This evening I attended a meeting of a local group working on the campaign for a U.S. Department of Peace. There is currently a bill before the House of Representatives to create such a department, which would “augment our current problem-solving options, providing practical, nonviolent solutions to the problems of domestic and international conflict.” The following excerpt from the website summarizes some of the key things this department would do:
The Benefits: International
The Department of Peace will:
- Advise the President, the Secretaries of Defense and State, and others on root causes of violence, plus practical ways to dismantle violence while still in a formative phase
- Support the military by:
- Providing cultural, ethnic and psychologically insightful information, education and technology
- Offering practical skills (conflict resolution techniques, and the like) for the amelioration of violence among adversarial factions
- Administer the training and support of civilian peacekeepers to participate in multinational nonviolent peace forces
The Benefits: Domestic
The Department of Peace will:
- Develop field-tested educational programs promoting conflict-resolution and peer mediation among school-age children
- Provide violence-prevention programs addressing domestic violence, gang violence, drug and alcohol-related violence, and the like
- Provide much-needed assistance for the efforts of city, county, and state governments in coordinating existing programs in their own communities, as well as programs newly developed and provided by the Dept. of Peace
Another thing the bill would do is establish a U.S. Peace Academy, which would be sister organization to the U.S. Military Academy.
I think that a Department of Peace is an important and necessary thing that should exist in our government. We spend so much time, money and effort on war in this country, without spending similar effort (and time and money) on working productively towards peaceful solutions to conflict. War is not a long-term solution and it is time we started turning some efforts towards other options. I am not just anti-war, I am pro-peace, and I think a Department of Peace is important in progressing beyond the anti-war mentality. We need to be constructive and creative about exploring peaceful solutions to conflict, and the existence of such a department would send a strong message that the United States is committed to doing this.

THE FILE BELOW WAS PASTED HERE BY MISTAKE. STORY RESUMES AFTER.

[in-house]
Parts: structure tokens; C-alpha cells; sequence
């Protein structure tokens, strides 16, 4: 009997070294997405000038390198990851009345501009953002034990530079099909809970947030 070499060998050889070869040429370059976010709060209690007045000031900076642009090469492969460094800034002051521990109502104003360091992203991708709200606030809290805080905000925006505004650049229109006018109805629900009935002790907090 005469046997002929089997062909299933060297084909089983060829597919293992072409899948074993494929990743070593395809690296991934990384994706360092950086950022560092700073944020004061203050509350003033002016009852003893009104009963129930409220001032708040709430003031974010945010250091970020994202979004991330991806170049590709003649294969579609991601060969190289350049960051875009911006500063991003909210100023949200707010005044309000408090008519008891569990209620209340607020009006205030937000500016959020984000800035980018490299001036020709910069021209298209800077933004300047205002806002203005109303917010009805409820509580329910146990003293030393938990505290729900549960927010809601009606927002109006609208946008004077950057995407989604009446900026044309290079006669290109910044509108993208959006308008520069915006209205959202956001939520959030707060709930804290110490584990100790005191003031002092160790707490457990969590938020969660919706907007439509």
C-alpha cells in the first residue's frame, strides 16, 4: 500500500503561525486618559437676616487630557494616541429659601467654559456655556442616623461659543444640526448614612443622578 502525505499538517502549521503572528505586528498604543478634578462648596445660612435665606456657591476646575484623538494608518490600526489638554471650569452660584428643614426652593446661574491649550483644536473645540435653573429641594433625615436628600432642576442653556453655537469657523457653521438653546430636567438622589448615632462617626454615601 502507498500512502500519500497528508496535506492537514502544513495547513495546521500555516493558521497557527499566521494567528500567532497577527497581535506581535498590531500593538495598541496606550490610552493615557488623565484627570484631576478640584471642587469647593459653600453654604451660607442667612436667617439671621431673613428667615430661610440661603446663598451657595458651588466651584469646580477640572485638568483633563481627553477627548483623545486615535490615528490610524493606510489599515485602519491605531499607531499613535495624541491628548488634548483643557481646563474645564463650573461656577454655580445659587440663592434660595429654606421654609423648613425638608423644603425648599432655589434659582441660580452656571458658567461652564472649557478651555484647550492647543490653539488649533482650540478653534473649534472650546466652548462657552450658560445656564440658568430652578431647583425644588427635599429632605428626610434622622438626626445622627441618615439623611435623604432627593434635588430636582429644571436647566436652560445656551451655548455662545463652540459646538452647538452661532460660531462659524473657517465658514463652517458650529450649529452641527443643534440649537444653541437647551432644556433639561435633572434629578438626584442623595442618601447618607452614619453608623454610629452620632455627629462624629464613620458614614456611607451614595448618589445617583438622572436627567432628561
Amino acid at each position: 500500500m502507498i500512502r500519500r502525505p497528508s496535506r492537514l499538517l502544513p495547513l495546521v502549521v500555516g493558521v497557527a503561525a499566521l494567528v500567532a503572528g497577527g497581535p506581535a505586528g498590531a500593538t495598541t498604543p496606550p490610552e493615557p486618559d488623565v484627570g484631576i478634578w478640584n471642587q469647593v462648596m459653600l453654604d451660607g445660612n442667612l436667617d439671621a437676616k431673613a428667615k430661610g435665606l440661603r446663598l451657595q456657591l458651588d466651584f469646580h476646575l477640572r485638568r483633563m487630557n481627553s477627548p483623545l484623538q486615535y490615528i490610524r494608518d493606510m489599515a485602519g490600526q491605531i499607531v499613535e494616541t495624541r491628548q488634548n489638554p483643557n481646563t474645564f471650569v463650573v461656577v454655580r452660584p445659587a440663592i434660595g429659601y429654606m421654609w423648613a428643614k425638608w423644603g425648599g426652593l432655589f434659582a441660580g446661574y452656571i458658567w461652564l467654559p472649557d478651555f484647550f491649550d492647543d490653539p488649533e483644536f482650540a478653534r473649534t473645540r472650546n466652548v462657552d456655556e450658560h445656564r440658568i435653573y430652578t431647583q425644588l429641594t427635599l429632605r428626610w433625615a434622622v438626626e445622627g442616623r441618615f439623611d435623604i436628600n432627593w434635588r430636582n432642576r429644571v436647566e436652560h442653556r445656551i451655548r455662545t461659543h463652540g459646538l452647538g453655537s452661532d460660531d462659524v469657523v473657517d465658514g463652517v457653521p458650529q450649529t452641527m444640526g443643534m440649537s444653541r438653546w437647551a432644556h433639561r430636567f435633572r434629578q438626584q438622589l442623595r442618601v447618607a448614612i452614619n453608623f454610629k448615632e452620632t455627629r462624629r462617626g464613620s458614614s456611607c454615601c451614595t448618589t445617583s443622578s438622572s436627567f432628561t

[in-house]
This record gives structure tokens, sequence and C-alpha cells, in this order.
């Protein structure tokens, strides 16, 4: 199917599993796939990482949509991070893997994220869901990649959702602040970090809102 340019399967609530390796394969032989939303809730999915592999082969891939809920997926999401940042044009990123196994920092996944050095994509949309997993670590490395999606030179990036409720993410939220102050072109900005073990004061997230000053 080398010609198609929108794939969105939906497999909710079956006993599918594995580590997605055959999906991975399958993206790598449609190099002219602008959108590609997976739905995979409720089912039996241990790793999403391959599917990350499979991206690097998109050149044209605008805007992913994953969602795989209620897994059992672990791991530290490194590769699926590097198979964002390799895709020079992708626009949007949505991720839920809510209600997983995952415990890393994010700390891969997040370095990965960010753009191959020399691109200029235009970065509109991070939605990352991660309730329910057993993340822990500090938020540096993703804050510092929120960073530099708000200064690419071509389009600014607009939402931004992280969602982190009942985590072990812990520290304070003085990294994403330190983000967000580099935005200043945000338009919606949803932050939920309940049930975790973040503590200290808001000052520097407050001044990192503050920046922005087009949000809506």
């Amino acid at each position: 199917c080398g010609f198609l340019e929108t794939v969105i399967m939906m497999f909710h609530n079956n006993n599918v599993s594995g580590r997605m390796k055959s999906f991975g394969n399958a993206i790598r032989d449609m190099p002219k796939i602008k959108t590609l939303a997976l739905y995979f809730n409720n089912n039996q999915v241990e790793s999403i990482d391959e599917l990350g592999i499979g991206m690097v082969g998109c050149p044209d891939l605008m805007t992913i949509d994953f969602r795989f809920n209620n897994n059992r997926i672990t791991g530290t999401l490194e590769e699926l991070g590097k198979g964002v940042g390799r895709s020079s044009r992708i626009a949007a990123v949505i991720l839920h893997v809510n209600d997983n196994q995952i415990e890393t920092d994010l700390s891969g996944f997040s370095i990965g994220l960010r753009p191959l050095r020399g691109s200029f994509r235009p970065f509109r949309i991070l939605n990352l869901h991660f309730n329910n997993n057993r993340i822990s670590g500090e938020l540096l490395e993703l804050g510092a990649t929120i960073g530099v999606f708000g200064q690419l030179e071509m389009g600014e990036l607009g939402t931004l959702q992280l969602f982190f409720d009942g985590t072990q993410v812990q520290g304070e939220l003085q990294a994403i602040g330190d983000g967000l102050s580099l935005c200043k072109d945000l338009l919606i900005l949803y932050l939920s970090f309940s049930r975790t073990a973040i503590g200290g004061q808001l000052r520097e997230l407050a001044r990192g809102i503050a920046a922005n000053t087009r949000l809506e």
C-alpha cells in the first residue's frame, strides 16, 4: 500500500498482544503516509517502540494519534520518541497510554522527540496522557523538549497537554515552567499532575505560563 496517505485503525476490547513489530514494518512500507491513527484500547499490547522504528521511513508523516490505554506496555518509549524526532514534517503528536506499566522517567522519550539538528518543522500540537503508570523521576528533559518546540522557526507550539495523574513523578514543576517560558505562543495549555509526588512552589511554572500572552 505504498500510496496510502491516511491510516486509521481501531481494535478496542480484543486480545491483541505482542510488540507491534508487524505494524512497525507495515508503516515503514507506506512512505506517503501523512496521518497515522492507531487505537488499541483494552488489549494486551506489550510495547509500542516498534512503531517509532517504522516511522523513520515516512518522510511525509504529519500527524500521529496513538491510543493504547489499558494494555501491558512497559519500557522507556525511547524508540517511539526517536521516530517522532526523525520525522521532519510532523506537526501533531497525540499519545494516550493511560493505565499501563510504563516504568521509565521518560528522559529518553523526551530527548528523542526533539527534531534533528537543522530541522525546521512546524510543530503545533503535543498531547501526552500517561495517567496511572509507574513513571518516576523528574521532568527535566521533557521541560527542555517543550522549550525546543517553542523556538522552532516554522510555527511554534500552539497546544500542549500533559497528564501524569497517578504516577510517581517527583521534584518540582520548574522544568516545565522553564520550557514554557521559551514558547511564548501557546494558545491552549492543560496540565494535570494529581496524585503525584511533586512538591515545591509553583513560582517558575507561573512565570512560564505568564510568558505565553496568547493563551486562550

It turns out that there is already something called the U.S. Institute of Peace, which receives funding from Congress. However, the power of this organization is limited. Having it be a cabinet-level position is important for visibility, to act as an umbrella organization for many existing pro-peace and anti-violence organizations, and to have the power and authority to advise the President. In addition, the existing institute only addresses international issues, while the proposed Department of Peace would address domestic issues as well.
I am convinced that the Department of Peace is an important thing to work on, but I am not sure of what my role in this can be. I have never done anything related to politics, campaigning, or lobbying before, and I’m not sure it is something I am cut out for. However, it was inspiring to be with other people who think peace is as important as I do, so I plan to continue going to the meetings and getting involved as feels appropriate for now.